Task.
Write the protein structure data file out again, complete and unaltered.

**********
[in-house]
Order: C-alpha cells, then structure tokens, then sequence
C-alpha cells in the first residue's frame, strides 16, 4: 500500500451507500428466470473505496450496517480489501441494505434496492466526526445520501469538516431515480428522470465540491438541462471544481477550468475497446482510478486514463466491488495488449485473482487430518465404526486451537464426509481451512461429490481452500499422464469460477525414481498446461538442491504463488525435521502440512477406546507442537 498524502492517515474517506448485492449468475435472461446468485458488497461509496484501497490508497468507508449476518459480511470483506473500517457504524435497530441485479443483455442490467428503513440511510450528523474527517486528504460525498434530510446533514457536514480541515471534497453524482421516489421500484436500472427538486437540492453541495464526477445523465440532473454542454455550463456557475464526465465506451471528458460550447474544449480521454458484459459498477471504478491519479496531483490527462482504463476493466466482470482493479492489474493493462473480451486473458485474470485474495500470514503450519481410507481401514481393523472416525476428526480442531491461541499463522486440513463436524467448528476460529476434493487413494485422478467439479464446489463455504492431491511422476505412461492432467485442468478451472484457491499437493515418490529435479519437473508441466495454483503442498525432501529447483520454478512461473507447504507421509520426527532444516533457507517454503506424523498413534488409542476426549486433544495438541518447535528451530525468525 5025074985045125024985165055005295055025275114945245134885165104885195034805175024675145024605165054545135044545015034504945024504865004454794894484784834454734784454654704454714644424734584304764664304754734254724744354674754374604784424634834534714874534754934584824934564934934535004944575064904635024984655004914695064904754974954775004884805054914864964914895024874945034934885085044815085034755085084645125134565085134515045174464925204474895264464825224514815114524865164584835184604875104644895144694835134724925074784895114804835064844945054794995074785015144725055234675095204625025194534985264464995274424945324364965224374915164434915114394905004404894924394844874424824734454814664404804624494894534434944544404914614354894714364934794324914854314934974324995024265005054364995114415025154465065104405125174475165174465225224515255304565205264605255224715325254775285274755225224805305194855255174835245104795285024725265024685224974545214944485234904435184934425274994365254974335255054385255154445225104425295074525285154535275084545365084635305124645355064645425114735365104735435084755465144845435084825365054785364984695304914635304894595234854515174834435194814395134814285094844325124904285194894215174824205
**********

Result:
[in-house]
Order: C-alpha cells, then structure tokens, then sequence
C-alpha cells in the first residue's frame, strides 16, 4: 500500500451507500428466470473505496450496517480489501441494505434496492466526526445520501469538516431515480428522470465540491438541462471544481477550468475497446482510478486514463466491488495488449485473482487430518465404526486451537464426509481451512461429490481452500499422464469460477525414481498446461538442491504463488525435521502440512477406546507442537 498524502492517515474517506448485492449468475435472461446468485458488497461509496484501497490508497468507508449476518459480511470483506473500517457504524435497530441485479443483455442490467428503513440511510450528523474527517486528504460525498434530510446533514457536514480541515471534497453524482421516489421500484436500472427538486437540492453541495464526477445523465440532473454542454455550463456557475464526465465506451471528458460550447474544449480521454458484459459498477471504478491519479496531483490527462482504463476493466466482470482493479492489474493493462473480451486473458485474470485474495500470514503450519481410507481401514481393523472416525476428526480442531491461541499463522486440513463436524467448528476460529476434493487413494485422478467439479464446489463455504492431491511422476505412461492432467485442468478451472484457491499437493515418490529435479519437473508441466495454483503442498525432501529447483520454478512461473507447504507421509520426527532444516533457507517454503506424523498413534488409542476426549486433544495438541518447535528451530525468525 5025074985045125024985165055005295055025275114945245134885165104885195034805175024675145024605165054545135044545015034504945024504865004454794894484784834454734784454654704454714644424734584304764664304754734254724744354674754374604784424634834534714874534754934584824934564934934535004944575064904635024984655004914695064904754974954775004884805054914864964914895024874945034934885085044815085034755085084645125134565085134515045174464925204474895264464825224514815114524865164584835184604875104644895144694835134724925074784895114804835064844945054794995074785015144725055234675095204625025194534985264464995274424945324364965224374915164434915114394905004404894924394844874424824734454814664404804624494894534434944544404914614354894714364934794324914854314934974324995024265005054364995114415025154465065104405125174475165174465225224515255304565205264605255224715325254775285274755225224805305194855255174835245104795285024725265024685224974545214944485234904435184934425274994365254974335255054385255154445225104425295074525285154535275084545365084635305124645355064645425114735365104735435084755465144845435084825365054785364984695304914635304894595234854515174834435194814395134814285094844325124904285194894215174824205